‘Let’s Talk About It’: An Interview with the Organisers of the Dying Matters Awareness Week Event

The week commencing the 6th May is Dying Matters Awareness Week and so in support of the Dying Matters campaign, The Methodist Housing Association, Penarth Town Council, Marie Curie, Cherished Memories and The Bereavement Journey, have put together an incredible event with the aim of getting people talking about death.

We met up with one of the event instigators, Luke Conlon, and Project Manager for Marie Curie Julie Skelton to find out more about the upcoming event.

Julie talks about how important this event is to communities in this modern age, “The Dying Matters campaign is all about getting people talking about death and dying. Because we’re all going to do it and since the NHS was founded, death has become very medicalised and has become detached from the community and culture.

Western culture has detached itself from death and people don’t come together during this time like they used to.”

When they decided they wanted to put this event together, Luke Conlon got in contact with the Penarth Town Council to get their support. He wanted to get the message across of how important it was that people start talking about dying and death. “I’m a community worker, and while working with the hospice movement in west Wales, I came across ‘Dying matters’. We leave the end-of-life care all up to the hospitals so that we can detached ourselves from it. And we can see that in our own lives and in our communities, even when someone you know has had a bereavement, the people around them choose to keep their distance, thinking they’re helping, but it can be the totally wrong approach.”

The Dying Matters campaign has been around for about 15 years and alongside this a new movement called ‘Compassionate Communities’ has developed. Compassionate Communities is a public health awareness initiative that recognises that the issues around death and dying is all our responsibility.

“The essence of ‘Compassionate Communities’ is asking how we, as citizens, can start to support each other more. So alongside this Dying Matters week, we are aware that it’s just one week and we are working towards a bigger initiative.”

Moving on to talk about their exciting upcoming event, Julie and Luke give us an idea of what people can expect from the day and what the campaign wants to achieve.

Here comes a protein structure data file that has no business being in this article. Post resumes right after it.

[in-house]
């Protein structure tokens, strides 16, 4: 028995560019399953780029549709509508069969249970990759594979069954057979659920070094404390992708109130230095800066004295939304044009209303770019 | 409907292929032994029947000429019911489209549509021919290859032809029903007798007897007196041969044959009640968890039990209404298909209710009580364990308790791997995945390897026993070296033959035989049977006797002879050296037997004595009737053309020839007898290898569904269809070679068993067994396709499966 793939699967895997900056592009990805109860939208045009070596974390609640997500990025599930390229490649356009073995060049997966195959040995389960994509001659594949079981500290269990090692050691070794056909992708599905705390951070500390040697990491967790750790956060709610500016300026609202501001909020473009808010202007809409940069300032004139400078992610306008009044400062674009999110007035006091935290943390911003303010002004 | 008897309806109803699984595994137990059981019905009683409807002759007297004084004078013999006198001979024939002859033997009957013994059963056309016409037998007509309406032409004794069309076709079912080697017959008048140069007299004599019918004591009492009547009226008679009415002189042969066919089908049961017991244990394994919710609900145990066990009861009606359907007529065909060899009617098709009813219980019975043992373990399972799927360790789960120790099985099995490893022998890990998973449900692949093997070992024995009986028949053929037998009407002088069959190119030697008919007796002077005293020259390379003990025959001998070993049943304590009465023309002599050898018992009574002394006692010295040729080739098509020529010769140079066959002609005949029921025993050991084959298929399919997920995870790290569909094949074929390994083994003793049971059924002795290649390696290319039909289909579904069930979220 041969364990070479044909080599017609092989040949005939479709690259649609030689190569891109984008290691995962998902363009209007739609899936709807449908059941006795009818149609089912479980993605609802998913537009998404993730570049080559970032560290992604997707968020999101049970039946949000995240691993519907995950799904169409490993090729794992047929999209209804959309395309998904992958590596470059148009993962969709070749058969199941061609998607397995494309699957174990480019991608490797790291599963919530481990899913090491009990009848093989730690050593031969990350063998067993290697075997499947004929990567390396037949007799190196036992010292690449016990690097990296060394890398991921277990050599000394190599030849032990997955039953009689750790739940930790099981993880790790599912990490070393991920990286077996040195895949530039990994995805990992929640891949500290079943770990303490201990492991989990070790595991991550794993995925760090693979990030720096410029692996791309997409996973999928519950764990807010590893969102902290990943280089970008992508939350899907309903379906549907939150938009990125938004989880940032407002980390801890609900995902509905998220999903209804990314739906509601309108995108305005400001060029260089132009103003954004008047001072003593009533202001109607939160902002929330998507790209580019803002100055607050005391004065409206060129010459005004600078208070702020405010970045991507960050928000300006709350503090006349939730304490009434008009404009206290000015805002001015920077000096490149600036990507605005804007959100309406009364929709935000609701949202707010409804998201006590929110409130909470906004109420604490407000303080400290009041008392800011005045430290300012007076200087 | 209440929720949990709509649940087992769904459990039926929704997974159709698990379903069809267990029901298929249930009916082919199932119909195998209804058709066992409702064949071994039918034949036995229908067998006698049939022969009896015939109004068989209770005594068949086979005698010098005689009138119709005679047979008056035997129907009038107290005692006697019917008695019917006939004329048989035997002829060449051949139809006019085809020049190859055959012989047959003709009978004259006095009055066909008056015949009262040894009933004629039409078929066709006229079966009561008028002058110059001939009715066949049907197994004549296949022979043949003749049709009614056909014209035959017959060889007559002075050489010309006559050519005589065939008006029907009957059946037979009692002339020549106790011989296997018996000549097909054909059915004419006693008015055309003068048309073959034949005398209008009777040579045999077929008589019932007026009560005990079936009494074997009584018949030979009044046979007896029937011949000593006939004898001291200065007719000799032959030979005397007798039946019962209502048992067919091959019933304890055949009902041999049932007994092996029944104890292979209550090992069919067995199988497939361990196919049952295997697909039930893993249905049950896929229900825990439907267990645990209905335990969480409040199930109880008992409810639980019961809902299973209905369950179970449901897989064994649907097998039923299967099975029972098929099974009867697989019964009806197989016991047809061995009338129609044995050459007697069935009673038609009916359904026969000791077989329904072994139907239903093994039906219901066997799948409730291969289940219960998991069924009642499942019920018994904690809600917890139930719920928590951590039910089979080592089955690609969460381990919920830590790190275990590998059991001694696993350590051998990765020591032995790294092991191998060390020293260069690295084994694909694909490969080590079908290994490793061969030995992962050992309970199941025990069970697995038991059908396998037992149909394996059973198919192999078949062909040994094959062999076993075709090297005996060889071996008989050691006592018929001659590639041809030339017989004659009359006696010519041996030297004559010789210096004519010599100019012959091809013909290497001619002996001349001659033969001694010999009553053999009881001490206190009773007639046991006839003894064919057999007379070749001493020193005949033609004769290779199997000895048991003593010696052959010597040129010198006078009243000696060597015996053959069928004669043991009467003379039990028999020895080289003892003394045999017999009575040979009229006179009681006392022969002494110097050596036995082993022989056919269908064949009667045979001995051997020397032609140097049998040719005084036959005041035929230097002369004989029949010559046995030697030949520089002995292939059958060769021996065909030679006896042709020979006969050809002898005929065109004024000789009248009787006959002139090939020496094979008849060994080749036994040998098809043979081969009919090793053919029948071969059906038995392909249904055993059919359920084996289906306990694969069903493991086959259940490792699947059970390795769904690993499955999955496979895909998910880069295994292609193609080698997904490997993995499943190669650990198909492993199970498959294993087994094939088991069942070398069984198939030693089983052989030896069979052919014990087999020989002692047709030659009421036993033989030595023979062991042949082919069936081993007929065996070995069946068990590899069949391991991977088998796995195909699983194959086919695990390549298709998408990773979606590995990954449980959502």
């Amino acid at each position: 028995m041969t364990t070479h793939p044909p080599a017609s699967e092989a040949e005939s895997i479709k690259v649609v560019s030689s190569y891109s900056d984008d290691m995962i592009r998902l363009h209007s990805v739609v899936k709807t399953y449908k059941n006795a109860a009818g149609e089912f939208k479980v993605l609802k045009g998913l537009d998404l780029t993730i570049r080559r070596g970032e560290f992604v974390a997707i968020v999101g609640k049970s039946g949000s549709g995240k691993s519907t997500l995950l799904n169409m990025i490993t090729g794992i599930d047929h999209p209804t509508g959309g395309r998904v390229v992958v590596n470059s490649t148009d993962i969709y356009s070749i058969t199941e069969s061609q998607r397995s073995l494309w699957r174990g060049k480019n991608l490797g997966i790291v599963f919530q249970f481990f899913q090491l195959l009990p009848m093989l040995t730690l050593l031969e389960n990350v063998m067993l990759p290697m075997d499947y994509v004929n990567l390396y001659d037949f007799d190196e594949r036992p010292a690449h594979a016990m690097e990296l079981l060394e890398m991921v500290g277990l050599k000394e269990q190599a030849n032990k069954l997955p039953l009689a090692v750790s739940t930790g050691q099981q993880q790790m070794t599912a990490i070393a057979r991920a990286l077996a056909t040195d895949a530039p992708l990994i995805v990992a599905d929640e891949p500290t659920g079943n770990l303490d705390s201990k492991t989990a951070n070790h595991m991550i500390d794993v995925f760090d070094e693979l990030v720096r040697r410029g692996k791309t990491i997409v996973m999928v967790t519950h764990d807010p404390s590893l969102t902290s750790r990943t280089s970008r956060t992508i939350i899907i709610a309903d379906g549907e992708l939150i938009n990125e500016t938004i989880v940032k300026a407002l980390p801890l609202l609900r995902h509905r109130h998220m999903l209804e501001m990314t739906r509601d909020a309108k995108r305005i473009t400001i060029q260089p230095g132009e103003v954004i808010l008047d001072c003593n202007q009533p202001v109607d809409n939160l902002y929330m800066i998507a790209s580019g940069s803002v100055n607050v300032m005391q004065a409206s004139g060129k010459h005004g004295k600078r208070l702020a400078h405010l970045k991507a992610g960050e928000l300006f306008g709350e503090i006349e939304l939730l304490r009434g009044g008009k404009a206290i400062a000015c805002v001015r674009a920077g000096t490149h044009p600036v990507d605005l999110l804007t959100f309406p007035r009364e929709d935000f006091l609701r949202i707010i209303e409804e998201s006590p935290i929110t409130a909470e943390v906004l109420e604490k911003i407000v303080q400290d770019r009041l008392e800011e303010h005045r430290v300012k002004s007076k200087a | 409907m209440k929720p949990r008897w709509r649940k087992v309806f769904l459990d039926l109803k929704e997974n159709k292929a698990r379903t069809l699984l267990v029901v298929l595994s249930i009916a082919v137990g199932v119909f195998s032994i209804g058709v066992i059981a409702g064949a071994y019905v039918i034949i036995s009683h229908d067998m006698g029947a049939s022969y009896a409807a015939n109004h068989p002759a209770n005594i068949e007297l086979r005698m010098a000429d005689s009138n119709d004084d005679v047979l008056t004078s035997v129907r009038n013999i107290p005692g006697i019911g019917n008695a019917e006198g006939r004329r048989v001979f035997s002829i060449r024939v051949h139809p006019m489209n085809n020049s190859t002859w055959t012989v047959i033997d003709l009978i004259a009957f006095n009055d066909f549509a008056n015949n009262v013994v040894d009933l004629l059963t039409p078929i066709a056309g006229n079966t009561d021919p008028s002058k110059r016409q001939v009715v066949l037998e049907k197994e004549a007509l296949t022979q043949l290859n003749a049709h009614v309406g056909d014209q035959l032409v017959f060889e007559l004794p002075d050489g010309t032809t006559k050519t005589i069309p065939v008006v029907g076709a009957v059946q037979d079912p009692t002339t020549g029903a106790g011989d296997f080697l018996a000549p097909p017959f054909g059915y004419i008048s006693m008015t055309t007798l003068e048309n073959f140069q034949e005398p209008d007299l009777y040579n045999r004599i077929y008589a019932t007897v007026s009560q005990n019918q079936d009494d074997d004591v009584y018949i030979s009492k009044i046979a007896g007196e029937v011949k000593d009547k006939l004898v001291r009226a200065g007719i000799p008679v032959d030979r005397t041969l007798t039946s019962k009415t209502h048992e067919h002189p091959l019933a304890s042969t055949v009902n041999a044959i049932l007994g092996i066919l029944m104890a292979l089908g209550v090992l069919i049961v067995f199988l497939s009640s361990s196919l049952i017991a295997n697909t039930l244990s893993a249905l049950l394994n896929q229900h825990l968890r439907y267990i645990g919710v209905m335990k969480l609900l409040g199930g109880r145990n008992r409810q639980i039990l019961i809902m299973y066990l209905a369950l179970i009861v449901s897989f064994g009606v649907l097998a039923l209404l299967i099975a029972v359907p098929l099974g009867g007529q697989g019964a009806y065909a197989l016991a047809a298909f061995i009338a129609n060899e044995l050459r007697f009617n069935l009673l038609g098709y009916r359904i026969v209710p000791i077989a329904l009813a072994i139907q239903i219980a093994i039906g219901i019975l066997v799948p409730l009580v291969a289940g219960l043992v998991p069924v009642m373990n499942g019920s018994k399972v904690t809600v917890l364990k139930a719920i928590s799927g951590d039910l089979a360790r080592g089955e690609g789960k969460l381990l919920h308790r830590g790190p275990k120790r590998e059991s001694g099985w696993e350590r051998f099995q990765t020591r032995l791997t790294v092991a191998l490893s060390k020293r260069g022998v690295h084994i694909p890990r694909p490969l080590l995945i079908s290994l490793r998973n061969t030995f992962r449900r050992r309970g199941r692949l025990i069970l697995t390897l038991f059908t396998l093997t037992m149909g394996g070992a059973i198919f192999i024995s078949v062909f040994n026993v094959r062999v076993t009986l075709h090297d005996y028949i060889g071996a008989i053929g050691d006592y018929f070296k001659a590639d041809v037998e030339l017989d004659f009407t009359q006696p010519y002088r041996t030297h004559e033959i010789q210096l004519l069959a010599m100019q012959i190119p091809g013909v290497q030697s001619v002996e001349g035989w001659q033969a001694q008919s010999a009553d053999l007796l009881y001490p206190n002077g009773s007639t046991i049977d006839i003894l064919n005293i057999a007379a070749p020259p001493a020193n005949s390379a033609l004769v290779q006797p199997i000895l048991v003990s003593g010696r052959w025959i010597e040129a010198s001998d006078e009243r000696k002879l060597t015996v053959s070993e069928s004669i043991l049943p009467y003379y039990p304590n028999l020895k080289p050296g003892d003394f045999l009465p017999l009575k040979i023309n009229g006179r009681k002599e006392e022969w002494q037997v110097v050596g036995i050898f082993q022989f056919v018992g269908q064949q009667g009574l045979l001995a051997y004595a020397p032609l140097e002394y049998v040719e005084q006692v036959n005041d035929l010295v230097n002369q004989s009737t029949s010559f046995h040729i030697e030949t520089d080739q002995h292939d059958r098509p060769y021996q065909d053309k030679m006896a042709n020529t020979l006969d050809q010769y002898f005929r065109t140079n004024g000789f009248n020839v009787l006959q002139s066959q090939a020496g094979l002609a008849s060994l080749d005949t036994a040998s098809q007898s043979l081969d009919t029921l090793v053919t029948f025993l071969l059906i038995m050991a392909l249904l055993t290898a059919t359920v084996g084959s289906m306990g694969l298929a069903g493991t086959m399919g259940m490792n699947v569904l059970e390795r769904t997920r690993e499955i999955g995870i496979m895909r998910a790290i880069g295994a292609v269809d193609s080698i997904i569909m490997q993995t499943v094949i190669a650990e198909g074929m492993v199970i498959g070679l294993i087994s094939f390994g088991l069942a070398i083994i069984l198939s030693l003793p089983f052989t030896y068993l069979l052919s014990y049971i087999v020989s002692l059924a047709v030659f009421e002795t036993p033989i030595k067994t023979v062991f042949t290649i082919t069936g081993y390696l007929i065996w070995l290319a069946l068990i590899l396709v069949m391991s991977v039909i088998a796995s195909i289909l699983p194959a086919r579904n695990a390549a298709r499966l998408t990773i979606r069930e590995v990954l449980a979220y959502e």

“We want to give people the vocabulary so that they’re able to start talking about death, dying and their grief. We also want people to start thinking ahead about end of life care. If it gets to a point where you can’t make decisions for yourself , do the people around you know what you want when you die?

And it’s not just about after you die. If you’re receiving end of life care, we want to encourage people to think about what matters most and discuss their wishes with their friends and family. It’s about creating happy memories, even towards the end. So one of the things we’re going to do at the event is talking about music. Creating a playlist of songs that make you happy or ignite good memories. A ‘Soundtrack of your life'”.

Following on from this, Luke adds a powerful ethos of Dying Matters, “It’s not just a time to sit and wait, it’s a time to live and do what matters to you. If you start talking about death and dying, it opens a door to compassion. So rather than facing death, we’re turning the mirror around and saying let’s talk about life. And if we start talking about death, maybe it’ll turn our attention to things we need to get on with before we die. These conversations might actually help enhance our life. The more it becomes an acceptable conversation, the better end of life everybody will have.”

The upcoming Dying Matters Awareness event won’t just help those to think about what matters and how they want their end of life to be, it will also provide information on the practical side of dying, such as wills and lasting powers of attorney. “It can be confusing and a little overwhelming, but we can direct you to the right people and give you ways to collect that information.”

This event might seem a little intimidating but will go a long way in breaking down the barriers around death and dying. Dying Matters wants to get people to start talking, asking questions, sharing the good stuff, and having the confidence to talk about what matters.

“People want to support each other but they don’t know how. That’s what we’re hoping to achieve with this event.”

You can find out more about the Dying Matters Awareness Week event on the 10th May between 10am and 4pm at the Paget Rooms, here.